Union Learning Fund — [Mr Philip Hollobone in the Chair]

Part of the debate – in Westminster Hall at 9:49 am on 18th November 2020.

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Photo of Sarah Owen Sarah Owen Labour, Luton North 9:49 am, 18th November 2020

It is a pleasure to speak under your chairmanship, Mr Hollobone. I thank my hon. Friend Lilian Greenwood for securing this important debate. I know many hon. Members want to speak, so I will keep my comments brief.

I declare an interest as a GMB member and a former officer who was responsible for setting up Unionlearn projects at Heathrow. I fought to lead that project because I believe in the transformative power of in-work learning, If the Chancellor wants the country to rethink, reskill and reboot, he should be backing Unionlearn, not scrapping it. We should not wait until people are unemployed to reskill and retrain. We should be doing that when people are in work, allowing them to climb up, succeed and progress in their lives. That is not just a huge benefit to an individual; it also benefits companies, employers and the UK economy. Pre-pandemic, our economy was limping along and productivity was sluggish. The answers to that have been, time and again, a skilled workforce.

I will talk about Mark Church and his story, and how Unionlearn changed his life. He left school without being able to read or write. He spent most of his adult life just getting by and avoiding situations where he could be exposed. These are his words:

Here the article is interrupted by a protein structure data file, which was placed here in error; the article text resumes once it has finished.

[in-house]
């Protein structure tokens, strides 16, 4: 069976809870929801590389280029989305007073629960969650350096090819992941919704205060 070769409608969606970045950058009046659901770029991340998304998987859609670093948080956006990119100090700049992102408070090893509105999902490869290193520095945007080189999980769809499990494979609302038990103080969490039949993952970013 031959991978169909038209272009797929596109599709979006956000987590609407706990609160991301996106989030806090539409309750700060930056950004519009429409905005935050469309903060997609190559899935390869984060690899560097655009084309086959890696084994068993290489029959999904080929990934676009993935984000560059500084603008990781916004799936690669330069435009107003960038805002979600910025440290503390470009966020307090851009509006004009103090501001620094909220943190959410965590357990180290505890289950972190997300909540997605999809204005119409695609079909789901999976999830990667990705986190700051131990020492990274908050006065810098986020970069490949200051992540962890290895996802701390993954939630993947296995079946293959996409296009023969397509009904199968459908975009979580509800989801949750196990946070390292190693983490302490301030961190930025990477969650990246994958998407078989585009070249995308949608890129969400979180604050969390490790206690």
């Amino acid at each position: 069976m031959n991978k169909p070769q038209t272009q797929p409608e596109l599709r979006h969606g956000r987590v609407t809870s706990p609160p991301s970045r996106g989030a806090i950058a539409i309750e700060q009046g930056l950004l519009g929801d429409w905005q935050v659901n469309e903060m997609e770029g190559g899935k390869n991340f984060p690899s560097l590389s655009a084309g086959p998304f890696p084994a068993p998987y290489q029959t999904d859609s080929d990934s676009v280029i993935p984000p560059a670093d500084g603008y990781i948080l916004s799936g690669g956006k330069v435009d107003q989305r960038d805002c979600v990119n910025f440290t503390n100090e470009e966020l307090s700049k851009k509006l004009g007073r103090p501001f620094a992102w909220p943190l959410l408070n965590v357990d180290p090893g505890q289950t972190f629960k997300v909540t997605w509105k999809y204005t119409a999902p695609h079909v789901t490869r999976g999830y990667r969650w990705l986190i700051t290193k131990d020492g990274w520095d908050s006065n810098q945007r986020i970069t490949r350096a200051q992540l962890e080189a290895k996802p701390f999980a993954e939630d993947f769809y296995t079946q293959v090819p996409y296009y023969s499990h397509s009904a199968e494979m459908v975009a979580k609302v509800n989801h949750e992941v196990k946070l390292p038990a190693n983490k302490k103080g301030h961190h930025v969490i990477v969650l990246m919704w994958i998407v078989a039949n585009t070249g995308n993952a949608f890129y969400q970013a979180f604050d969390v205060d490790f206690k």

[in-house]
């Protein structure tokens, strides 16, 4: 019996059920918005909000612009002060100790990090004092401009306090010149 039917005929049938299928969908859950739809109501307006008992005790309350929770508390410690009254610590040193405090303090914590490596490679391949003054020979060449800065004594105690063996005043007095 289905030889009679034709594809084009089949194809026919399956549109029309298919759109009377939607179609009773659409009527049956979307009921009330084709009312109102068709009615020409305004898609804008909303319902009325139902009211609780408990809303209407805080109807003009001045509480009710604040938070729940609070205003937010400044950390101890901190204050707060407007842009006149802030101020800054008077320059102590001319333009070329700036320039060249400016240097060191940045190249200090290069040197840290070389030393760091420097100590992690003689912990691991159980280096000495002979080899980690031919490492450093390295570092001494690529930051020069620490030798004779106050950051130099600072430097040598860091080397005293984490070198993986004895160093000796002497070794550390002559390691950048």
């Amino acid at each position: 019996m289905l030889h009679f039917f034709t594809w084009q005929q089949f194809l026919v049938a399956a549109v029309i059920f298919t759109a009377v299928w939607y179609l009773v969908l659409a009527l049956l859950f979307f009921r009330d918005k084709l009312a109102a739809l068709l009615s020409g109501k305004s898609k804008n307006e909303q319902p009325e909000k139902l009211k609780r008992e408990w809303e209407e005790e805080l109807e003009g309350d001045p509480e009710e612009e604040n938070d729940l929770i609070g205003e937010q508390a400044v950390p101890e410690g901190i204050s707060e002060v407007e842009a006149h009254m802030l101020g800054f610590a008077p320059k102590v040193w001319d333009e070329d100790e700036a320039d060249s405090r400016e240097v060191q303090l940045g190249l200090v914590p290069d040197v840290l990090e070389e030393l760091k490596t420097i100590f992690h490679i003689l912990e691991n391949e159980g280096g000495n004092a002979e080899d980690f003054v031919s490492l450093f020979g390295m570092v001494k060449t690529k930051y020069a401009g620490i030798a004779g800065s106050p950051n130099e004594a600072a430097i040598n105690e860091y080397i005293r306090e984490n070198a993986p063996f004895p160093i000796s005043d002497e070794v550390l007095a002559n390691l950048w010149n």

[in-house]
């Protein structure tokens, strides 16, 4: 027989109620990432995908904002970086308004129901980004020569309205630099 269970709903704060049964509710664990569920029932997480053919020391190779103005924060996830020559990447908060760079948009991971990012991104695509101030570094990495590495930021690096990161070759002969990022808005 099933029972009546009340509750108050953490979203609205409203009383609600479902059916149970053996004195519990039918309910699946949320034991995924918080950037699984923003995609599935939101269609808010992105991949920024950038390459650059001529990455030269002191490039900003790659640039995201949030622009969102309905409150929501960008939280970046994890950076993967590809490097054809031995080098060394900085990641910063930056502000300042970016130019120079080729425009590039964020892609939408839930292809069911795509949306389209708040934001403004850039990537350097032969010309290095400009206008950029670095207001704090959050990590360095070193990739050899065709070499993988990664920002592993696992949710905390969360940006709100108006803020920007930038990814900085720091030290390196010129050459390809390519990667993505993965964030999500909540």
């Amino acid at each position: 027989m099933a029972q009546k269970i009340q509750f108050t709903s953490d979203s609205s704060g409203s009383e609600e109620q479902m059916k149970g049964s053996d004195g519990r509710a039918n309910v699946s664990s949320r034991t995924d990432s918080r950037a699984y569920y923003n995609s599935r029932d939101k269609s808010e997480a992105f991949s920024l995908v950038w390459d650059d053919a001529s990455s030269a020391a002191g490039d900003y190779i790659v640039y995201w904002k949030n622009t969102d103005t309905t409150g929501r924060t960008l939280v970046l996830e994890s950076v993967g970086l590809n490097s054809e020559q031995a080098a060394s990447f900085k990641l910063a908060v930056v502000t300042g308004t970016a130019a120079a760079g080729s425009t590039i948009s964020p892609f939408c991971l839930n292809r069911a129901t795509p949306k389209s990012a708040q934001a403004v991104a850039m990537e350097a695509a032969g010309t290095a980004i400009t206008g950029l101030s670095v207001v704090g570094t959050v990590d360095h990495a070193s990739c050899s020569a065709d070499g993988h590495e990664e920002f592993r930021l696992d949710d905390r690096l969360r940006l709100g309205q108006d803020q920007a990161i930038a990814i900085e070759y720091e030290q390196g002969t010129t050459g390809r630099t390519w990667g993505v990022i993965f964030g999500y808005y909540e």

“I couldn’t pick up and read a book or a newspaper like other people. I also had great difficulty writing.”

Years after leaving school, Mark was redeployed from his manual role into a technical role, and he realised he could no longer avoid confronting the problem. He said:

“I panicked. I realised I would no longer be able to get by with the level of skills I had.”

He then turned to his union learning rep for support. The union arranged one to one training to help Mark improve his essential skills. He gained the qualifications he needed, and he got on. He did not just get on in his workplace; he actively encouraged other people to take on training as well.

As we have heard from my hon. Friend the Member for Nottingham South, people like Mark trust their union. The idea that he could go to his employer and say, “I’m struggling with reading and writing,” is an absolute fantasy. People trust their union, which is why Unionlearn was such a success.

I ask the Minister to look at the benefits of Unionlearn and to rethink scrapping it. If we really want to “build back better”, we need a skilled workforce to do that.